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Introduction to Computer Graphics

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Title: Introduction to Computer Graphics Author: Siva Kumar Description: ll product. Last modified by: masyura Created Date: 2/24/2000 11:52:41 AM Document ... – PowerPoint PPT presentation

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Title: Introduction to Computer Graphics


1
Introduction to Computer Graphics
  • Chapter 6 2D Viewing Pt 1

2
Two-Dimensional Viewing
  • Co-ordinate Systems.
  • Cartesian offsets along the x and y axis from
    (0.0)
  • Polar rotation around the angle ?.
  • Graphic libraries mostly using Cartesian
    co-ordinates
  • Any polar co-ordinates must be converted to
    Cartesian co-ordinates
  • Four Cartesian co-ordinates systems in computer
    Graphics.
  • 1. Modeling co-ordinates
  • 2. World co-ordinates
  • 3. Normalized device co-ordinates
  • 4. Device co-ordinates

3
Modeling Coordinates
  • Also known as local coordinate.
  • Ex where individual object in a scene within
    separate coordinate reference frames.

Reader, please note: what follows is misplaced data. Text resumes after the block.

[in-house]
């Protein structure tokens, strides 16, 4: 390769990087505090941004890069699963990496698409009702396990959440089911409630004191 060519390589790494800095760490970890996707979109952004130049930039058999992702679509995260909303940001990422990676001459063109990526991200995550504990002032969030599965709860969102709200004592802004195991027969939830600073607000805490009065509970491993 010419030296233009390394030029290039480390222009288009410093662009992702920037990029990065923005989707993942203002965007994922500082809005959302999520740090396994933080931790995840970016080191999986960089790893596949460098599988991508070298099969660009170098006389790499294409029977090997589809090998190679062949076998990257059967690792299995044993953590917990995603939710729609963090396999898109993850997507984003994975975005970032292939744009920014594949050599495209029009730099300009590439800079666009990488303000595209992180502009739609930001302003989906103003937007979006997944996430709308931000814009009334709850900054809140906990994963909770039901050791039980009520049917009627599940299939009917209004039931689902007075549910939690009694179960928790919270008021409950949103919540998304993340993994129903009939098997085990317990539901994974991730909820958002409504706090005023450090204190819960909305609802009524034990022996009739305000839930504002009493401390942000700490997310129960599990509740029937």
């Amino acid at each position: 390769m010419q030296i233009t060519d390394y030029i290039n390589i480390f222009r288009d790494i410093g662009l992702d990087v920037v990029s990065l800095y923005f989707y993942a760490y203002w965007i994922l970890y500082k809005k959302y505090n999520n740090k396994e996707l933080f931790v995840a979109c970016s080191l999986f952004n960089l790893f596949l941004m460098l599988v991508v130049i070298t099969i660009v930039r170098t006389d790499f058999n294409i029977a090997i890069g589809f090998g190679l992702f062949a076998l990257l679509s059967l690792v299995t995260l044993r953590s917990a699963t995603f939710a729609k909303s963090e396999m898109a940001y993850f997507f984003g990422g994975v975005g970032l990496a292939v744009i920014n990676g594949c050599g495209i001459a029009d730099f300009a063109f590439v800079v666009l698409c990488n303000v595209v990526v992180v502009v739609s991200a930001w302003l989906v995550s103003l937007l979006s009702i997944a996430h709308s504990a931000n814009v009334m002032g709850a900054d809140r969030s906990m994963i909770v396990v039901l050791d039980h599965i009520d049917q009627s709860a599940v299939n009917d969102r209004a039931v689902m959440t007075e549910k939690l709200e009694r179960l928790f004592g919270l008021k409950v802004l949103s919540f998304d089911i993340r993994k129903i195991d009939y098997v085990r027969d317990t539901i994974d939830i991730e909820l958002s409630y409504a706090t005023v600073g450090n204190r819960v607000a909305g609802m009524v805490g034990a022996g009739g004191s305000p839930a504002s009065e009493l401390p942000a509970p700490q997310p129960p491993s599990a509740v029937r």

• Each object has an origin (0,0)
  • So the part of the objects are placed with
    reference to the objects origin.
  • In term of scale it is user defined, so,
    coordinate values can be any size.

4
World Co-ordinates.
  • The world coordinate system describes the
    relative positions and orientations of every
    generated objects.
  • The scene has an origin (0,0).
  • The object in the scene are placed with reference
    to the scenes origin.
  • World co-ordinate scale may be the same as the
    modeling co-ordinate scale or it may be
    different.
  • However, the coordinates values can be any size
    (similar to MC)

5
Normalized Device Co-ordinates
  • Output devices have their own co-ordinates.
  • Co-ordinates values
  • The x and y axis range from 0 to 1
  • All the x and y co-ordinates are floating point
    numbers in the range of 0 to 1
  • This makes the system independent of the various
    devices coordinates.
  • This is handled internally by graphic system
    without user awareness.

6
Device Co-ordinates